I spoke earlier this week to a roomful of young entrepreneurial leaders, each of them already well underway with their startups, on the topic of building strong teams. As I discussed various aspects of selecting and managing a startup team, I polled them at various points to gauge their progress in evolving their respective approaches to the task. Interestingly, while they interact constantly with their team members in the daily flow of business, few of them make one-on-one meetings with these key subordinates a systematic part of their leadership practice. A similar finding is quite prevalent in the broader population of organizational leaders in my experience, and so it is understandable that such a convention is not yet part of these young entrepreneurs’ repertoire.
The Greek philosopher and mathematician Archimedes famously said ‘Give me a place to stand and a lever long enough, and I can move the world.’ One-on-ones provide just such powerful leverage for leaders in managing their companies’ performance.
The notion of one-on-one has admittedly a set of connotations that would not seem positive for team-leader : team-member interaction on first consideration. In many if not most sports, one-on-one is the core element of competition. Think about pitcher and batter in baseball, where the former wants to either overpower or fool the other, and the latter wants to knock the other’s offering out of the park. Or consider wrestling, where two players equal in size and weight grapple one-on-one until one of them forces the other into submission.
Neither of these modalities is appropriate for the boss-subordinate relationship, yet these and other competitive sports experiences are the first resort for considering one-on-ones in the business world, and contribute to their scarcity. Let’s face it: CEOs and other organizational team leaders want to encourage seamless coordination and strong team play, ‘one for all and all for one.’ One-on-ones by contrast connote conflict, putting people head-to-head with each other.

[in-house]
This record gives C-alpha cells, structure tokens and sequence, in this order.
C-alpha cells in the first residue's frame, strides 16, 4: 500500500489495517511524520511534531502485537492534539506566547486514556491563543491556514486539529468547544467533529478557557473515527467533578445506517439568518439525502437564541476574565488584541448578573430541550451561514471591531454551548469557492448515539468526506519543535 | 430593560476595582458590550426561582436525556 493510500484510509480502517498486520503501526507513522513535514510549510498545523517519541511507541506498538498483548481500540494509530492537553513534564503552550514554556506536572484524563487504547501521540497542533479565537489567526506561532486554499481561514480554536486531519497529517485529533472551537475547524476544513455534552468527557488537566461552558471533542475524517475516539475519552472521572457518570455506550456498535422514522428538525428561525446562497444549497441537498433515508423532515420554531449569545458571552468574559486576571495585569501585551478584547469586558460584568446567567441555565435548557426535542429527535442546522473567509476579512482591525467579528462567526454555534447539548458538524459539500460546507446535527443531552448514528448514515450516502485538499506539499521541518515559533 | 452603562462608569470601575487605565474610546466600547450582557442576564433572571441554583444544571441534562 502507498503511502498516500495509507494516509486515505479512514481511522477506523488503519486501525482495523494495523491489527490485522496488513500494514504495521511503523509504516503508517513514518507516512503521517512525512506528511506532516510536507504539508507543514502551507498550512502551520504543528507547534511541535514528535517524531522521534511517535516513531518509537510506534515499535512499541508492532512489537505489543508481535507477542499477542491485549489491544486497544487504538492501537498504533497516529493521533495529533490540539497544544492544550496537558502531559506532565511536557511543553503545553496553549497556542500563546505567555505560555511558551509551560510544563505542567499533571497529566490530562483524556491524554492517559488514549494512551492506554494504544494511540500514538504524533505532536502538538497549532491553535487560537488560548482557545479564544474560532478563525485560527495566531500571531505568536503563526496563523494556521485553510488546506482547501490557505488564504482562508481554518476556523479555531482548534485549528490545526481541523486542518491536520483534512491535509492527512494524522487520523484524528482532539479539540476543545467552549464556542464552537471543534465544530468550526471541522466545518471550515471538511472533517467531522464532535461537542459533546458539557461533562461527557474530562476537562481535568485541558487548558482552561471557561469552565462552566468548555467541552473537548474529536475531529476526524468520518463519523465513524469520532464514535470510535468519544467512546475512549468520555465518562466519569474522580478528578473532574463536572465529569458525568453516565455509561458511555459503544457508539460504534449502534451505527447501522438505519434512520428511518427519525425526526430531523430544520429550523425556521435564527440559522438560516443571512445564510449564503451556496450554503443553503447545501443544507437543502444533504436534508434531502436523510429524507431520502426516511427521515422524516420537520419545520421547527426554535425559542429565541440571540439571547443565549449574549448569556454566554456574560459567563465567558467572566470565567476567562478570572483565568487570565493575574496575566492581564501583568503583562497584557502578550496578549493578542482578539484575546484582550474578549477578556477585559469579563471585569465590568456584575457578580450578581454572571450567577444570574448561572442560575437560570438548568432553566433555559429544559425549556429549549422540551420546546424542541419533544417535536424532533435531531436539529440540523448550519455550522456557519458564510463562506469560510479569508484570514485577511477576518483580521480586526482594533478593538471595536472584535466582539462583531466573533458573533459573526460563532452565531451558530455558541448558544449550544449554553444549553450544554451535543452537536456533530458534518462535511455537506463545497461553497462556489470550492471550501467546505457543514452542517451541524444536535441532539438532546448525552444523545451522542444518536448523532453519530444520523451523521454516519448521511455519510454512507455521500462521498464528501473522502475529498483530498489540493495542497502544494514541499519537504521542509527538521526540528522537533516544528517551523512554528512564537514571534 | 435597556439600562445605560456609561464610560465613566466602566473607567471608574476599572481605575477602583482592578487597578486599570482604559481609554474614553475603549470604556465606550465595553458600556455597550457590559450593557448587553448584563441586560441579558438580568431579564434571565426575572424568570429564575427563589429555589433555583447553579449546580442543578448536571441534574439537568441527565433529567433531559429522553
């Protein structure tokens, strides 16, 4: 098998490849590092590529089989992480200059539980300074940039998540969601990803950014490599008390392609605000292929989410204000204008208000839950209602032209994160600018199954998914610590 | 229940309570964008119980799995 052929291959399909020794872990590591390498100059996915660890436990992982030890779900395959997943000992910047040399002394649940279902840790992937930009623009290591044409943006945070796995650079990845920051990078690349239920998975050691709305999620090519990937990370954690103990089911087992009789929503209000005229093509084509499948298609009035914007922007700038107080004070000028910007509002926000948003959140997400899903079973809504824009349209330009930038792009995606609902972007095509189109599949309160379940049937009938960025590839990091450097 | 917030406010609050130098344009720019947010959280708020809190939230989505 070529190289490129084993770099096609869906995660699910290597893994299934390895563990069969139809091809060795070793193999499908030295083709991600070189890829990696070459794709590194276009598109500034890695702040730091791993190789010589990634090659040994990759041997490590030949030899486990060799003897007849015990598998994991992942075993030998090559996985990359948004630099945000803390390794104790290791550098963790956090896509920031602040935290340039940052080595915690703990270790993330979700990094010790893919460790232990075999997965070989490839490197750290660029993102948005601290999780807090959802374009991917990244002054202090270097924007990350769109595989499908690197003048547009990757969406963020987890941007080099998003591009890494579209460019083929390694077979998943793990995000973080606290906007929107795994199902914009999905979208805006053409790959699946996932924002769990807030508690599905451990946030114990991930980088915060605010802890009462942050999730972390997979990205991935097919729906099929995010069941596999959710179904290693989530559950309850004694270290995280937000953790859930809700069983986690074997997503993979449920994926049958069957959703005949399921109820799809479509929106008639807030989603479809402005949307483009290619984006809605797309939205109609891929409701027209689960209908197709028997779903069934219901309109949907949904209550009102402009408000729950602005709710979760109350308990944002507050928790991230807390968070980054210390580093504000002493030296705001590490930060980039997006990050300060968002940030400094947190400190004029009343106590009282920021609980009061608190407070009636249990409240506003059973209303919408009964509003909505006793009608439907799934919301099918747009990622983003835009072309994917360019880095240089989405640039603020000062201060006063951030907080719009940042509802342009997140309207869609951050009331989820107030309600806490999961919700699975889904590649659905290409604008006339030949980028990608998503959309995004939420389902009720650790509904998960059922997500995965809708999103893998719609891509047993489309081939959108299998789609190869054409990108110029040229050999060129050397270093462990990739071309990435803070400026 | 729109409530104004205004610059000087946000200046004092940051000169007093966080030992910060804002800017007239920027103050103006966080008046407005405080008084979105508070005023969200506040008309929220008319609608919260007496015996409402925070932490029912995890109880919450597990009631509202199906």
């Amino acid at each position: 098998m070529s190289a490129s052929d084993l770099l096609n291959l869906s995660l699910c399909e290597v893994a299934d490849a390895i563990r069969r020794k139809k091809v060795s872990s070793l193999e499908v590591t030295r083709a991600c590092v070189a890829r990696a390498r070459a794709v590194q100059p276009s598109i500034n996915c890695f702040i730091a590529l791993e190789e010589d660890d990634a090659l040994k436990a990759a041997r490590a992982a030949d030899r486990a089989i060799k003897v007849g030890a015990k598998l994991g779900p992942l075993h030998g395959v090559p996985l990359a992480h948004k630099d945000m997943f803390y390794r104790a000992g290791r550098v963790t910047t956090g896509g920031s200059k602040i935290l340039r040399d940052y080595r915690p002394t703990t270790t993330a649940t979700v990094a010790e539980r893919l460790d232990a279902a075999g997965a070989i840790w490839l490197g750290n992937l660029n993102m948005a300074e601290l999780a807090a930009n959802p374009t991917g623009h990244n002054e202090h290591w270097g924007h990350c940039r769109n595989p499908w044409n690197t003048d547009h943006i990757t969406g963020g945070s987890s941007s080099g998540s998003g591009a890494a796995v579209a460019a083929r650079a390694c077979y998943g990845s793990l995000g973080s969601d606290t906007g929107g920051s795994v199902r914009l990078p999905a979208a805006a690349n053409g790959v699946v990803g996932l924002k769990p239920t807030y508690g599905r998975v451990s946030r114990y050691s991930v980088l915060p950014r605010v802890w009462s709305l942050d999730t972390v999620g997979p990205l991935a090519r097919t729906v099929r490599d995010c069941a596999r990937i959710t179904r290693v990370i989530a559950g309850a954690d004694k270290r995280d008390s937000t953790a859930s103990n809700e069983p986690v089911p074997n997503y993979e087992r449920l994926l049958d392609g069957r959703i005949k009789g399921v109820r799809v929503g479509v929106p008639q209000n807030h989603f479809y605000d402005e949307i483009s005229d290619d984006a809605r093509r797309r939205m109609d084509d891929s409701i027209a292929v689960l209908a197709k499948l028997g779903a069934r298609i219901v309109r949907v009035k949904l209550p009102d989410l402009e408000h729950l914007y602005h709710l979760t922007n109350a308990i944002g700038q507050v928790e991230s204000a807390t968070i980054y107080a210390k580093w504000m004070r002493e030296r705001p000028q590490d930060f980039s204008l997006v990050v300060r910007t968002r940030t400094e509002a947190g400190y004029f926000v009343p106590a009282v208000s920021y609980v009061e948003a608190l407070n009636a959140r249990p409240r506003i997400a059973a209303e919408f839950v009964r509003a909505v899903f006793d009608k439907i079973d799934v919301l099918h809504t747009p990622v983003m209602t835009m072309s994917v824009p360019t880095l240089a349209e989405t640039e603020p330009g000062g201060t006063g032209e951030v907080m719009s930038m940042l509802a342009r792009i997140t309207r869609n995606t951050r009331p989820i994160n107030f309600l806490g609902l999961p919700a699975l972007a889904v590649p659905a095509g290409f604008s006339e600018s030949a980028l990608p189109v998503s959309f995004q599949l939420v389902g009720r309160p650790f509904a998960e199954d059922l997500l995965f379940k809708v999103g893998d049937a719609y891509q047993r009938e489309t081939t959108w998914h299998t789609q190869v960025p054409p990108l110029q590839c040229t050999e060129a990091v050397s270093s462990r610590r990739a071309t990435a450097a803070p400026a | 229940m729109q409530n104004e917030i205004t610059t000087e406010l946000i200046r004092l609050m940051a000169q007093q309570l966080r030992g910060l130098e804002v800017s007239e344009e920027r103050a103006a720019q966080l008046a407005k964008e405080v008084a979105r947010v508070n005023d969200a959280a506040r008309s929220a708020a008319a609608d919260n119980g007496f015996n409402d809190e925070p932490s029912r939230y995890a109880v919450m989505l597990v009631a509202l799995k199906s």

In the startup world, where cash must be rationed carefully and team members are frequently compensated with promises more than substance, leaders frequently (and understandably) tend to minimize conflict. Happy team members are less likely to complain about their pay.
In larger organizations, whether built directly off this pattern or not, conflict frequently has a bad name. One-on-ones are often not scheduled or deferred, nominally in the interest of time, but the hidden reason is that they can seem, and sometimes unnecessarily become, confrontational.
But a team is composed of individuals, and team performance depends on the performance of each member. A team is only as strong as its weakest member, a chain only as strong as its weakest link.
The core purpose of one-on-ones is to strengthen these links, to give the team its best shot at high performance.
Effective one-on-ones have a three-point foundation: job definition, performance goals and the regular meetings referred to above. The first two provide the fulcrum and the latter makes the lever for the team leader’s work.
Job definition is very straightforward, as no one is hired without there being at least a rudimentary job definition in place. Keeping it straightforward can be a challenge: describing the job’s purpose as part of the whole team or department, indicating key interdependencies with other jobs, and most importantly, defining what must be accomplished for success in the role. When such definitions are written with an eye toward including anything that could possibly be part of the job in the future, rather than written with a succinct focus on the performance requirements of the job at hand, the jobholder can be lured into tangential activities that undermine impact, e.g. Chief Marketing Officers setting up customer councils to the detriment of lead generation.
Appropriate performance goals are a second part of the fulcrum for the leverage provided by one-on-ones, and there are three important criteria for them. First, each goal must be SMART – specific, measurable, actionable, result-oriented and time-bound. Instead of ‘evaluate competitive water recycling systems,’ a SMART goal is ‘analyze technology and performance of top three market share competitive water recycling systems, and determine their sources of competitive advantage and implications for our company’s action by the end of Q1.’ A simple difference, frequently overlooked, requiring diligence to practice effectively.